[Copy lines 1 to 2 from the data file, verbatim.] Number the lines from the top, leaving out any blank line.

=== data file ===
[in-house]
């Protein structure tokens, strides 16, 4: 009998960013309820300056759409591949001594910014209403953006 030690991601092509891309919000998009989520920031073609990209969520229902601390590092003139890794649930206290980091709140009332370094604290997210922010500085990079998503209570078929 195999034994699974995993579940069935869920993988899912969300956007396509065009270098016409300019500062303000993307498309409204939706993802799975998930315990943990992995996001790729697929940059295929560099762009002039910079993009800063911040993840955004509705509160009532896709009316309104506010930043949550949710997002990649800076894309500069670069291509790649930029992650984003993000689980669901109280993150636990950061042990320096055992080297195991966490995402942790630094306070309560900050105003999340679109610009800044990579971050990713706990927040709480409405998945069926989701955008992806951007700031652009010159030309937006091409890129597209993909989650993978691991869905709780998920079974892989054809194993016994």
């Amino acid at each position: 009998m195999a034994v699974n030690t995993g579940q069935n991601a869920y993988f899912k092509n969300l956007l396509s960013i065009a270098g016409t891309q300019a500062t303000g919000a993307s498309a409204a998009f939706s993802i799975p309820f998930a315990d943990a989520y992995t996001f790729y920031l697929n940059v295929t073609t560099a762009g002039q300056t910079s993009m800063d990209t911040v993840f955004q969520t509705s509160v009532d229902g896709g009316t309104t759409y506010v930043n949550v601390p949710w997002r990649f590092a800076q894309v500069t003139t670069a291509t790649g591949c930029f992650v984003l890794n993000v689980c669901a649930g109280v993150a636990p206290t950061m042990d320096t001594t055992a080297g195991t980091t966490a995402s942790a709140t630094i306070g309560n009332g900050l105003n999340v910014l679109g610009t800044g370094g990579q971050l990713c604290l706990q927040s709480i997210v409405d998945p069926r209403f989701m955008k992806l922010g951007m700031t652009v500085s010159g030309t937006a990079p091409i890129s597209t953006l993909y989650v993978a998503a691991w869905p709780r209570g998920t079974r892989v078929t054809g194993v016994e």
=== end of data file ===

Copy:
[in-house]
């Protein structure tokens, strides 16, 4: 009998960013309820300056759409591949001594910014209403953006 030690991601092509891309919000998009989520920031073609990209969520229902601390590092003139890794649930206290980091709140009332370094604290997210922010500085990079998503209570078929 195999034994699974995993579940069935869920993988899912969300956007396509065009270098016409300019500062303000993307498309409204939706993802799975998930315990943990992995996001790729697929940059295929560099762009002039910079993009800063911040993840955004509705509160009532896709009316309104506010930043949550949710997002990649800076894309500069670069291509790649930029992650984003993000689980669901109280993150636990950061042990320096055992080297195991966490995402942790630094306070309560900050105003999340679109610009800044990579971050990713706990927040709480409405998945069926989701955008992806951007700031652009010159030309937006091409890129597209993909989650993978691991869905709780998920079974892989054809194993016994």